Bemba at the ICC: How much is 18 years?
The 18-year sentence the International Criminal Court handed down on Tuesday against former Congolese vice-president Jean-Pierre Bemba [IJT-191, blog] for murders, rapes and pillaging committed by his troops while they were fighting in neighbouring Central African Republic in 2002 and 2003 has received a mixed reception. Some experts like Mark Ellis of the International Bar Association told Deutsche Welle he would have “preferred a significantly longer sentence” given the severity of the crimes Bemba was convicted of. Human rights groups focused on the fact that this was the longest sentence handed down by the ICC so far and Bemba's defence pointed it out that it was significantly higher than other convictions under command responsibility by international tribunals.
Just how much is eighteen years compared to other similar cases in different courts? Justice Tribune spoke to criminologist Barbora Hola of the Amsterdam Vrije Universiteit faculty of law who studies sentencing of international crimes and has done empirical, quantitative studies of sentences at the International Criminal Tribunal for the former Yugoslavia (ICTY) and it's sister court for Rwanda, the ICTR.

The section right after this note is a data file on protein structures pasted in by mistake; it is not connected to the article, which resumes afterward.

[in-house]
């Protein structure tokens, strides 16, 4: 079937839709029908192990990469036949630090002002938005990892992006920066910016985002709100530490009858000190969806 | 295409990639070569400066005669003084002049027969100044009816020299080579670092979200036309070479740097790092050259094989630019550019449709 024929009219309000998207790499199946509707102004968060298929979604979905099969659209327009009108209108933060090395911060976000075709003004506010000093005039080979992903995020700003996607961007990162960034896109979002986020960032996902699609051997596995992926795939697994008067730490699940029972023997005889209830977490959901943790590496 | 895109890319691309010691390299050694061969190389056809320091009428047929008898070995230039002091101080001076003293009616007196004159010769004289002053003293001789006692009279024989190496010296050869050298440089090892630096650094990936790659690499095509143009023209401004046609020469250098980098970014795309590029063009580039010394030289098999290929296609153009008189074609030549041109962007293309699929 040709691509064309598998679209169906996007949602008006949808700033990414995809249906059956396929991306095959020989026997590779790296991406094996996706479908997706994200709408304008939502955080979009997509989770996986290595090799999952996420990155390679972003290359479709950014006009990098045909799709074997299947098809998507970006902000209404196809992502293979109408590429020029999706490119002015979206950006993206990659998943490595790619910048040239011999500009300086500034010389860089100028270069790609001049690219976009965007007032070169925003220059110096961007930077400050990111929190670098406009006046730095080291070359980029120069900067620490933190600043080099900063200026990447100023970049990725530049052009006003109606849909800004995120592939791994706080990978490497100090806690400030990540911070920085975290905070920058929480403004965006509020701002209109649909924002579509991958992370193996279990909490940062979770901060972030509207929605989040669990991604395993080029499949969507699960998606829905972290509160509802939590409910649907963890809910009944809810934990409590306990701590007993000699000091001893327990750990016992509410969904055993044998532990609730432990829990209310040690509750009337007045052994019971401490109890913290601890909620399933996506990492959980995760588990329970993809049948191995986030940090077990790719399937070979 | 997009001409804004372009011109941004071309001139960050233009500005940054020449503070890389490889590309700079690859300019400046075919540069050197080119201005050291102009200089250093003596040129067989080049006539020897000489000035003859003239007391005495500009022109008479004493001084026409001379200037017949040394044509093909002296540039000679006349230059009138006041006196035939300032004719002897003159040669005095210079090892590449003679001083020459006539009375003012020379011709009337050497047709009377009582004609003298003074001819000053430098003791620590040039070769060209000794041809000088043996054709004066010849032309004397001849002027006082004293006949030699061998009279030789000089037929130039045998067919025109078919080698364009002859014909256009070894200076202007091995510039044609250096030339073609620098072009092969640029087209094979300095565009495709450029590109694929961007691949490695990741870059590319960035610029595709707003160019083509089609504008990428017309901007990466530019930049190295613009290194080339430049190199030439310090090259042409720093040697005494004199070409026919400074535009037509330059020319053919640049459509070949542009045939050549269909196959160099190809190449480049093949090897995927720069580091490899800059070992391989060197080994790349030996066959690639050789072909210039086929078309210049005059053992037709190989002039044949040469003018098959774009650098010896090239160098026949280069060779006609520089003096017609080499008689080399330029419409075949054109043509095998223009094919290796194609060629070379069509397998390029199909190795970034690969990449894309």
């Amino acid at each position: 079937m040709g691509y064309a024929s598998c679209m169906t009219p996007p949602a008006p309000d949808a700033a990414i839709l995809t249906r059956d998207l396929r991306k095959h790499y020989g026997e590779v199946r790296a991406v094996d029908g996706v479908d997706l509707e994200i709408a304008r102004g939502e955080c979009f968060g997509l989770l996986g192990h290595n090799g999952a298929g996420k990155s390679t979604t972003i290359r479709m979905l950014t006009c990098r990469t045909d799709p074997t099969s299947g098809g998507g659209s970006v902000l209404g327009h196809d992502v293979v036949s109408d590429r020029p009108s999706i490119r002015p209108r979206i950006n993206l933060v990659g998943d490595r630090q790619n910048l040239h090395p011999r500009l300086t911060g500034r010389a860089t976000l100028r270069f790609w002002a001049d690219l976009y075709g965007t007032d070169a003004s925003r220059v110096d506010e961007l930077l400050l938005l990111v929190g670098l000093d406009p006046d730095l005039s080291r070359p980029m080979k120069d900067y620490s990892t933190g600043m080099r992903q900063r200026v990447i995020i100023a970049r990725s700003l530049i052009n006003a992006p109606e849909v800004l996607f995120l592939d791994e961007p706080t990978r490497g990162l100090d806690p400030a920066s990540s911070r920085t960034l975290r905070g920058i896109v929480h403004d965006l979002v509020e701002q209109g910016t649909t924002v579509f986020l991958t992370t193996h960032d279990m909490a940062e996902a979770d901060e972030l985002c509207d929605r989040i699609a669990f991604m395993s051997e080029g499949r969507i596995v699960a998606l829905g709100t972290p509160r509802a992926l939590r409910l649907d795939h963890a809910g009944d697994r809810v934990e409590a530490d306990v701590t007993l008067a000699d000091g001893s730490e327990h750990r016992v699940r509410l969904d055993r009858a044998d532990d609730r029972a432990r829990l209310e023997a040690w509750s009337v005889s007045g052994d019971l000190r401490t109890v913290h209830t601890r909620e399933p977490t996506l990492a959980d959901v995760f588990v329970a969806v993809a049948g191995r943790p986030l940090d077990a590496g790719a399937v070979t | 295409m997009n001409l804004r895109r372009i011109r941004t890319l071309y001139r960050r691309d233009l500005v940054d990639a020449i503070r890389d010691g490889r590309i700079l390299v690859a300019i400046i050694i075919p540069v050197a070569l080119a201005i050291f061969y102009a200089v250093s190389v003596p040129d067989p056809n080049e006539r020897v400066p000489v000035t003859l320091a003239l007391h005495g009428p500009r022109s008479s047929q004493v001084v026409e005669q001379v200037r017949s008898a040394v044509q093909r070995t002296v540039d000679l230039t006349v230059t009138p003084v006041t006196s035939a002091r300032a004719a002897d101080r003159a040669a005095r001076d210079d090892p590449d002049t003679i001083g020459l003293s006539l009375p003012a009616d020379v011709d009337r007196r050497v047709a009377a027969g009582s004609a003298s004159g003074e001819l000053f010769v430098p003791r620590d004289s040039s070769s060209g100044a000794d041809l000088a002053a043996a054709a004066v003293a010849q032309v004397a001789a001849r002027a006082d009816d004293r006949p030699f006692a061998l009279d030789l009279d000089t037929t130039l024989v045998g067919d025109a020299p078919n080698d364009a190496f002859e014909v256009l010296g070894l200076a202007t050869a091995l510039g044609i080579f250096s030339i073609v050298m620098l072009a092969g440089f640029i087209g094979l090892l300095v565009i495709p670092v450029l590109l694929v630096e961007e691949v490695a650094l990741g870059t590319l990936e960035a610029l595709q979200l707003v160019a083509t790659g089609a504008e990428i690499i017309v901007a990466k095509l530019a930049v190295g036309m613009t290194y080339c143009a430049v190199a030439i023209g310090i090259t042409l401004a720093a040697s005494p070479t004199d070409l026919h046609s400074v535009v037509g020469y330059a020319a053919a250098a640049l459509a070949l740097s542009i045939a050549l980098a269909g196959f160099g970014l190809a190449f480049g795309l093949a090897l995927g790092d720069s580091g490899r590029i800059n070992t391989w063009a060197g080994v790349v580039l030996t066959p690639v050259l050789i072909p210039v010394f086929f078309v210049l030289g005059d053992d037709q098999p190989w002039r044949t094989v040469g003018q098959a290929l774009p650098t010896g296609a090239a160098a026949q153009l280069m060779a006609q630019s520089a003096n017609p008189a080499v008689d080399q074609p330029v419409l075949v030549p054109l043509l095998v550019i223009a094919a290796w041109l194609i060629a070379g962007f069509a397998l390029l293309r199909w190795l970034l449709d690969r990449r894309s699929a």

“The sentence compared to the sentencing at the ICTY and the ICTR is relatively harsh. At those courts when superiors are convicted solely on the basis of command responsibility their sentences tend to be lower compared to those for hands-on perpetrators, ” Hola told IJT.
She added she was struck by the way the chamber emphasised the sexual violence and the gravity of the crimes in their sentencing decision.
“The majority of the judgement talks about the impact on victims, citing victims statements and putting a lot weight on the sexual violence. (The chamber) is very much trying to show how deplorable and extremely cruel the crimes were,” she said. ICC prosecutors have made prosecuting sexual and gender based violence a spearpoint of their strategy and Bemba marked the first conviction for sexual crimes at the court.
The severity of the sentence compared to cases at other tribunals play into the hands of Bemba's defence which has already filed an appeal against his conviction. His counsel told IJT Tuesday they believe the sentence is based on the same “legal, procedural and factual errors we say underpinned the conviction”.